MySpace's founder on how G+ is succeeding:
Let’s go back in social networking history a bit, to 2006 when MySpace was dominant and Facebook was small. Did Facebook launch to the world and try to take away MySpace’s audience all at once? No. FB grew by capturing one small market at a time. At first, it was one University at a time. Once they’d cornered that market, they moved to community colleges. Next was high schools. Then they invited companies to create company-specific networks — all Apple employees, or all Google employees. This strategy did a few things for FB — it allowed them to create small, tightly networked groups of fanatical users that became evangelists. Those users “stuck with the program” because all their friends were there. That’s necessary, of course, in a social network that’s about communication with just your friends.
Now take Twitter. When the 140 character wunderkind launched in 2006, it was only used by tech nerds. Just one community, that knew each other by name, if not in person. Then John Mayer signed up. Now there was two communities. The tech nerds, and the John Mayer fan club. Then there was Diddy. Suddenly Twitter was of interest to people who liked hiphop & rap. One celebrity at a time started to build sub-communities on Twitter. And make no mistake, Twitter went out and recruited them. Like Facebook, they realized that to gain scale in the social networking space and take mind share from others, they needed to target sub-communities. But unlike Facebook, these communities were not built around your friends. In fact, it doesn’t really matter if your friends are using Twitter at first, because the communities there are largely built around interests.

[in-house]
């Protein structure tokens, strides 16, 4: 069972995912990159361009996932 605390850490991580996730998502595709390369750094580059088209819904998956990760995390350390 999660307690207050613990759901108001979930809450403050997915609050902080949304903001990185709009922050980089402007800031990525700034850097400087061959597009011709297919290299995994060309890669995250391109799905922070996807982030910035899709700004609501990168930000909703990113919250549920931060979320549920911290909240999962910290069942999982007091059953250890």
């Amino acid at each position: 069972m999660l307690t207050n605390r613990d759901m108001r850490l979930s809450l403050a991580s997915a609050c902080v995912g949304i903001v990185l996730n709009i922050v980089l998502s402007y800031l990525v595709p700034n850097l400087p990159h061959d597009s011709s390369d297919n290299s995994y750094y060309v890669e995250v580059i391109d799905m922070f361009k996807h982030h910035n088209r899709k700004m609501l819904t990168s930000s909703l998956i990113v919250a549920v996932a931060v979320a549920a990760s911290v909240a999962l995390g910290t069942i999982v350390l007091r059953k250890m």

Now back to Google. Like Twitter, G+ is going to keep growing as it attracts one niche community after another. Perhaps by happenstance, G+ has currently gathered together a network of three kinds of tech nerds: early adopters (general nerds), Google fanboys (who knew there were so many?!), and “Facebook fed-ups” (people that don’t like Facebook for one reason or another). (Note: Because the media seemed to portray G+ as a Facebook replacement, the Facebook Fed-Ups joined G+, but from what I can tell, they’re really using G+ like Twitter and hoping some day they can use it like Facebook.) And of course these three examples aren’t the only communities on G+.
A nascent photographer community is already forming — G+ is on the way to becoming a place for serious photographers to engage with “regular folks,” taking away market share from Flickr and other smaller photo sites. Gradually, we’re starting to see a group of people who like Twitter in theory, but are less satisfied about the way it works in practice (no in-line media shares, 140 character limit, no easy discussion framework). Robert Scoble and Mike Elgan are the most vocal of these types of users. And of course just like Twitter, we’re going to see certain celebrities choose G+ as their platform of choice, and they’ll bring their audience with them. Rose McGowan did a Hangout (video chat) on G+ this week. Can you imagine what pandemonium would break loose if Justin Bieber did that? OK, that’s too mind blowing.